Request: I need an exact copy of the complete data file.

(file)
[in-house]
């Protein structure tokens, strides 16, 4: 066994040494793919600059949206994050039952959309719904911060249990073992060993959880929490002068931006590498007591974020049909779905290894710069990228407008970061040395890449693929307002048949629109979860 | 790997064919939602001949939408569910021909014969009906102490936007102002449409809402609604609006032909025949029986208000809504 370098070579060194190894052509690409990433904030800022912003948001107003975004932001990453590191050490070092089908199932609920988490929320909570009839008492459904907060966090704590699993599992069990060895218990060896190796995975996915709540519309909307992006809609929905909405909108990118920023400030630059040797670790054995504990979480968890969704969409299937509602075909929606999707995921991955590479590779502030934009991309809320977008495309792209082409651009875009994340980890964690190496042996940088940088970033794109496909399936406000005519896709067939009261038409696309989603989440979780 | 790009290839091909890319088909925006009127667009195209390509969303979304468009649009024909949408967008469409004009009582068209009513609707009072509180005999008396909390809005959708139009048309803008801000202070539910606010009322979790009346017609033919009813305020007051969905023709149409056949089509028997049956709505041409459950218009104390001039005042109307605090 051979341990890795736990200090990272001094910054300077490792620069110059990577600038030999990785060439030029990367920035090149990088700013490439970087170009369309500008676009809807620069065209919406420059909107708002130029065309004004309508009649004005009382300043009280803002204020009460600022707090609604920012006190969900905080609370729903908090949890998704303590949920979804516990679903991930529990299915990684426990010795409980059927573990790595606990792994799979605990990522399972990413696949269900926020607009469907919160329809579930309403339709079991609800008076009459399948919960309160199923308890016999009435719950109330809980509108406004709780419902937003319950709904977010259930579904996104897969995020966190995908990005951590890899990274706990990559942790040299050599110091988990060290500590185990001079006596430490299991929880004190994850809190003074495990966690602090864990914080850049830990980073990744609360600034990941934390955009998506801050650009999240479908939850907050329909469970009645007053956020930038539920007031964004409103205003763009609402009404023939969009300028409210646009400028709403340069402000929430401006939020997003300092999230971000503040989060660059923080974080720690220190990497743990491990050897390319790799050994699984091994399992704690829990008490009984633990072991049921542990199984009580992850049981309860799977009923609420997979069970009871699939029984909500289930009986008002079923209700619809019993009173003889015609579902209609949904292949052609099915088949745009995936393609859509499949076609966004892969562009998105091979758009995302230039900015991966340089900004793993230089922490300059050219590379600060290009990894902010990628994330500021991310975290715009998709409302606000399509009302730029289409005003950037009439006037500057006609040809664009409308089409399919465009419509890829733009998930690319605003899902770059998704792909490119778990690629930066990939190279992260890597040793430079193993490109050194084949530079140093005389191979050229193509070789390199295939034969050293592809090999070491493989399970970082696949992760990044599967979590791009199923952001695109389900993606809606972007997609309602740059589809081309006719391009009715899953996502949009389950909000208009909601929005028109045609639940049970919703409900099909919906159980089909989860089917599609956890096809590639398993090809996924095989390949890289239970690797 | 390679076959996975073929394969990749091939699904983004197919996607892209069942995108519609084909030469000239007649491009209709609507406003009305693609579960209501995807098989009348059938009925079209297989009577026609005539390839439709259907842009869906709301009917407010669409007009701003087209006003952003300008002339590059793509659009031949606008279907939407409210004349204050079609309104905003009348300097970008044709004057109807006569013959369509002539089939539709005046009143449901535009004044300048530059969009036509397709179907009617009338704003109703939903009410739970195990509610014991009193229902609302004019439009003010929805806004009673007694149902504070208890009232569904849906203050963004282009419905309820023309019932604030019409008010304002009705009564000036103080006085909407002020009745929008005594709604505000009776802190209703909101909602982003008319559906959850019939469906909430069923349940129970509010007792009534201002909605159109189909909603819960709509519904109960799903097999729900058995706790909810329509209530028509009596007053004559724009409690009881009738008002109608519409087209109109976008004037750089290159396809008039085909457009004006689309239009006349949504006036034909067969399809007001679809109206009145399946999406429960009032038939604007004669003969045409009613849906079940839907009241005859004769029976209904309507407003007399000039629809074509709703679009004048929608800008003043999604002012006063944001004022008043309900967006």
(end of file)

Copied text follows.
[in-house]
């Protein structure tokens, strides 16, 4: 066994040494793919600059949206994050039952959309719904911060249990073992060993959880929490002068931006590498007591974020049909779905290894710069990228407008970061040395890449693929307002048949629109979860 | 790997064919939602001949939408569910021909014969009906102490936007102002449409809402609604609006032909025949029986208000809504 370098070579060194190894052509690409990433904030800022912003948001107003975004932001990453590191050490070092089908199932609920988490929320909570009839008492459904907060966090704590699993599992069990060895218990060896190796995975996915709540519309909307992006809609929905909405909108990118920023400030630059040797670790054995504990979480968890969704969409299937509602075909929606999707995921991955590479590779502030934009991309809320977008495309792209082409651009875009994340980890964690190496042996940088940088970033794109496909399936406000005519896709067939009261038409696309989603989440979780 | 790009290839091909890319088909925006009127667009195209390509969303979304468009649009024909949408967008469409004009009582068209009513609707009072509180005999008396909390809005959708139009048309803008801000202070539910606010009322979790009346017609033919009813305020007051969905023709149409056949089509028997049956709505041409459950218009104390001039005042109307605090 051979341990890795736990200090990272001094910054300077490792620069110059990577600038030999990785060439030029990367920035090149990088700013490439970087170009369309500008676009809807620069065209919406420059909107708002130029065309004004309508009649004005009382300043009280803002204020009460600022707090609604920012006190969900905080609370729903908090949890998704303590949920979804516990679903991930529990299915990684426990010795409980059927573990790595606990792994799979605990990522399972990413696949269900926020607009469907919160329809579930309403339709079991609800008076009459399948919960309160199923308890016999009435719950109330809980509108406004709780419902937003319950709904977010259930579904996104897969995020966190995908990005951590890899990274706990990559942790040299050599110091988990060290500590185990001079006596430490299991929880004190994850809190003074495990966690602090864990914080850049830990980073990744609360600034990941934390955009998506801050650009999240479908939850907050329909469970009645007053956020930038539920007031964004409103205003763009609402009404023939969009300028409210646009400028709403340069402000929430401006939020997003300092999230971000503040989060660059923080974080720690220190990497743990491990050897390319790799050994699984091994399992704690829990008490009984633990072991049921542990199984009580992850049981309860799977009923609420997979069970009871699939029984909500289930009986008002079923209700619809019993009173003889015609579902209609949904292949052609099915088949745009995936393609859509499949076609966004892969562009998105091979758009995302230039900015991966340089900004793993230089922490300059050219590379600060290009990894902010990628994330500021991310975290715009998709409302606000399509009302730029289409005003950037009439006037500057006609040809664009409308089409399919465009419509890829733009998930690319605003899902770059998704792909490119778990690629930066990939190279992260890597040793430079193993490109050194084949530079140093005389191979050229193509070789390199295939034969050293592809090999070491493989399970970082696949992760990044599967979590791009199923952001695109389900993606809606972007997609309602740059589809081309006719391009009715899953996502949009389950909000208009909601929005028109045609639940049970919703409900099909919906159980089909989860089917599609956890096809590639398993090809996924095989390949890289239970690797 | 390679076959996975073929394969990749091939699904983004197919996607892209069942995108519609084909030469000239007649491009209709609507406003009305693609579960209501995807098989009348059938009925079209297989009577026609005539390839439709259907842009869906709301009917407010669409007009701003087209006003952003300008002339590059793509659009031949606008279907939407409210004349204050079609309104905003009348300097970008044709004057109807006569013959369509002539089939539709005046009143449901535009004044300048530059969009036509397709179907009617009338704003109703939903009410739970195990509610014991009193229902609302004019439009003010929805806004009673007694149902504070208890009232569904849906203050963004282009419905309820023309019932604030019409008010304002009705009564000036103080006085909407002020009745929008005594709604505000009776802190209703909101909602982003008319559906959850019939469906909430069923349940129970509010007792009534201002909605159109189909909603819960709509519904109960799903097999729900058995706790909810329509209530028509009596007053004559724009409690009881009738008002109608519409087209109109976008004037750089290159396809008039085909457009004006689309239009006349949504006036034909067969399809007001679809109206009145399946999406429960009032038939604007004669003969045409009613849906079940839907009241005859004769029976209904309507407003007399000039629809074509709703679009004048929608800008003043999604002012006063944001004022008043309900967006």